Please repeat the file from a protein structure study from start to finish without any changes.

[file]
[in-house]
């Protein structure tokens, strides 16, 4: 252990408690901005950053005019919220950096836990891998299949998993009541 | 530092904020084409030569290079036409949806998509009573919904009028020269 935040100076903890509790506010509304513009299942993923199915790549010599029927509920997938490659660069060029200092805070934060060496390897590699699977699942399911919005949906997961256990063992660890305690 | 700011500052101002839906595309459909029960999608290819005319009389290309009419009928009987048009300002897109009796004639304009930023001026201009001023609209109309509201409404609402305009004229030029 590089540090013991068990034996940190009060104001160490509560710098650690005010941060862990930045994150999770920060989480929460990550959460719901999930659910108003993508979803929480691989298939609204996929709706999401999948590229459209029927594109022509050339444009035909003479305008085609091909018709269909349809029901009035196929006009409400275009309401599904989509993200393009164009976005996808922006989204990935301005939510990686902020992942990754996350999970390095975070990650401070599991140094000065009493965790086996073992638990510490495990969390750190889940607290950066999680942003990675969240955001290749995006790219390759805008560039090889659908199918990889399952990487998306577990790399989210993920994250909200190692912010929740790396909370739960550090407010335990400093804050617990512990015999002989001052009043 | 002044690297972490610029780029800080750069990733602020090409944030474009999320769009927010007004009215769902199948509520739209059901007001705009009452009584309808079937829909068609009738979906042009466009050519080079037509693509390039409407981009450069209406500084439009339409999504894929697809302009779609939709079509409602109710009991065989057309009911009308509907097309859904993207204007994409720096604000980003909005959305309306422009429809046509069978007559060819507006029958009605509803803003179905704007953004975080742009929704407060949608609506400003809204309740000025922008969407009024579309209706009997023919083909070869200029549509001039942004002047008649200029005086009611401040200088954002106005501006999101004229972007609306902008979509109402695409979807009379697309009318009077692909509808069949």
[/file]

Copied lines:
[in-house]
């Protein structure tokens, strides 16, 4: 252990408690901005950053005019919220950096836990891998299949998993009541 | 530092904020084409030569290079036409949806998509009573919904009028020269 935040100076903890509790506010509304513009299942993923199915790549010599029927509920997938490659660069060029200092805070934060060496390897590699699977699942399911919005949906997961256990063992660890305690 | 700011500052101002839906595309459909029960999608290819005319009389290309009419009928009987048009300002897109009796004639304009930023001026201009001023609209109309509201409404609402305009004229030029 590089540090013991068990034996940190009060104001160490509560710098650690005010941060862990930045994150999770920060989480929460990550959460719901999930659910108003993508979803929480691989298939609204996929709706999401999948590229459209029927594109022509050339444009035909003479305008085609091909018709269909349809029901009035196929006009409400275009309401599904989509993200393009164009976005996808922006989204990935301005939510990686902020992942990754996350999970390095975070990650401070599991140094000065009493965790086996073992638990510490495990969390750190889940607290950066999680942003990675969240955001290749995006790219390759805008560039090889659908199918990889399952990487998306577990790399989210993920994250909200190692912010929740790396909370739960550090407010335990400093804050617990512990015999002989001052009043 | 002044690297972490610029780029800080750069990733602020090409944030474009999320769009927010007004009215769902199948509520739209059901007001705009009452009584309808079937829909068609009738979906042009466009050519080079037509693509390039409407981009450069209406500084439009339409999504894929697809302009779609939709079509409602109710009991065989057309009911009308509907097309859904993207204007994409720096604000980003909005959305309306422009429809046509069978007559060819507006029958009605509803803003179905704007953004975080742009929704407060949608609506400003809204309740000025922008969407009024579309209706009997023919083909070869200029549509001039942004002047008649200029005086009611401040200088954002106005501006999101004229972007609306902008979509109402695409979807009379697309009318009077692909509808069949």